“Unfortunately, having two people on the Vespa 125 Nuova is not very comfortable because of the small size of the vehicle. The suspension, with double acting shock absorbers, greatly dampens the impact of potholes and bumps. The handlebars, much wider, allowed more control and the speedometer went all the way up to touch 100kph. The headlight, increased in diameter, improved visibility and the rear, with the brake light, was carried over from the 90cc. The saddle of the 125 Nuova, made by the company Aquila, was originally mounted on the handle for the passenger.
“The Nuova 125 (VMA1T) can be defined as the evolution of the Vespa 90 (V9A1) probably, produced in 1963. This model in fact has undergone major changes both aesthetic and functional: the chassis has the footrest much more pleasingly finished with aluminium and black rubber. The front fender has been enriched with a mirror polished aluminium crest too.
“Inspection of the engine is made easier with a new, larger side door than that used for the smaller engines (50cc and 90cc).
“It is an interesting model, not very popular so quite rare in the grand scheme of all things Vespa nowadays. It took the Primavera a few years to redeem the Vespa in the eyes of the public due to its brilliant handling. It became a huge success.”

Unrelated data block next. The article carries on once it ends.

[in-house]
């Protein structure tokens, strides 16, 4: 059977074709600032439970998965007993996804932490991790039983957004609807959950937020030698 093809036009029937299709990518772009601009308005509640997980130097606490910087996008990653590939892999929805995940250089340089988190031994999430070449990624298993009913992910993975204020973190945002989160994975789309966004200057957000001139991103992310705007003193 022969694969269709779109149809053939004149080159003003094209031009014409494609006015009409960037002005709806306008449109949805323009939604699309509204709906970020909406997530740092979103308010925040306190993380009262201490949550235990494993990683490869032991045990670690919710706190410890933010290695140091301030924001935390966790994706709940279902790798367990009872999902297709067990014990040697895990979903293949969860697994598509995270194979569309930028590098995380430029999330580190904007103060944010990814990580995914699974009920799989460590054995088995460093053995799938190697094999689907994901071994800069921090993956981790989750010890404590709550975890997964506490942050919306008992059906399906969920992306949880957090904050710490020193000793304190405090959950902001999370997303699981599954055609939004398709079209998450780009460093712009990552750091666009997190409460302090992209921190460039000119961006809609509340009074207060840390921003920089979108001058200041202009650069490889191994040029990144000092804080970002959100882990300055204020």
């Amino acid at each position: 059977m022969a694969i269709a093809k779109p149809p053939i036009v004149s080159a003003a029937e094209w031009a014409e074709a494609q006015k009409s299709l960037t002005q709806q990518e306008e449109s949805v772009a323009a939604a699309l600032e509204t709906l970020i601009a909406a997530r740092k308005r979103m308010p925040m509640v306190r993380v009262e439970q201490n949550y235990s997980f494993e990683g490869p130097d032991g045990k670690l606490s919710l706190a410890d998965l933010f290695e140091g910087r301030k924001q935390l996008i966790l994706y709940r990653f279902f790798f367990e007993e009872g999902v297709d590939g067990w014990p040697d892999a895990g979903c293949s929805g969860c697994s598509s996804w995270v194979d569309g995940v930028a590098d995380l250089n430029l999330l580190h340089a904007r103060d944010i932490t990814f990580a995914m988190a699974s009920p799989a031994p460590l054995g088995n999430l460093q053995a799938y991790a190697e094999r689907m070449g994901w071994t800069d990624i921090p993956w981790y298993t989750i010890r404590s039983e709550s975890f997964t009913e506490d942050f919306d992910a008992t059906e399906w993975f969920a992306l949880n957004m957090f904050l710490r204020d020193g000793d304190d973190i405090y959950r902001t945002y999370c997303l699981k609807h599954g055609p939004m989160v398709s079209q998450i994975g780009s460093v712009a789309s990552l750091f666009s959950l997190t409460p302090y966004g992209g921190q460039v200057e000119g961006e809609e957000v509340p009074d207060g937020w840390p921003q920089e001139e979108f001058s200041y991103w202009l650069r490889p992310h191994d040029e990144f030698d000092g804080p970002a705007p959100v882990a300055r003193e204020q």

I resurface from the reverie this cascade of information sent me into only when a wrench slips from Erica’s hands and falls to the ground. Listening to her is like being moved by the notes of a gentle song. Before we say goodbye I ask if she is planning to change or tune up her Vespa.
She replies: “This machine has survived an earthquake that devastated entire villages. Changing it would be like forgetting the loss of my brother and my grandparents, now it’s like if they are always travelling with me instead.”
Engine: Single-cylinder two-stroke
Bore x stroke: 55 x 51mm
Compression ratio: 7.2:1
Power/rpm: 4.73bhp @ 4500rpm
Cooling: Forced air, rotary induction
Power: Carburettor Dell’Orto shb 16/16
Oil mix: 2%
Clutch: Multi-plate wet
Chassis: Monocoque structure
Front suspension: Rod wheel pulled with coil spring and shock absorber
Rear suspension: Coil spring and shock absorber
Direct final drive
Front brake drum: 125mm
Rear brake drum: 150mm
Tyres: 3.00 x 10in
Seat height: 780mm
Fuel capacity: 5.6 litres
Total weight: 76kg
Maximum speed: 80kph
Fuel consumption: Two litres per 100km
Public presentation: Milan Show 1965
Selling price in 1965: 128.000 Italian lire
Number built: 17, 100
Bodywork detail: Metallic light blue (Max Meyer 12680110)
Chassis numbers: By VMA1T 01001 – AL VMA1T 010,100
How to spot the 125:
- No glove box on the left wing
- Threaded holes for mono-seat
- Italic cursive “Vespa 125” on the right front
Words & photographs: Christian Giarrizo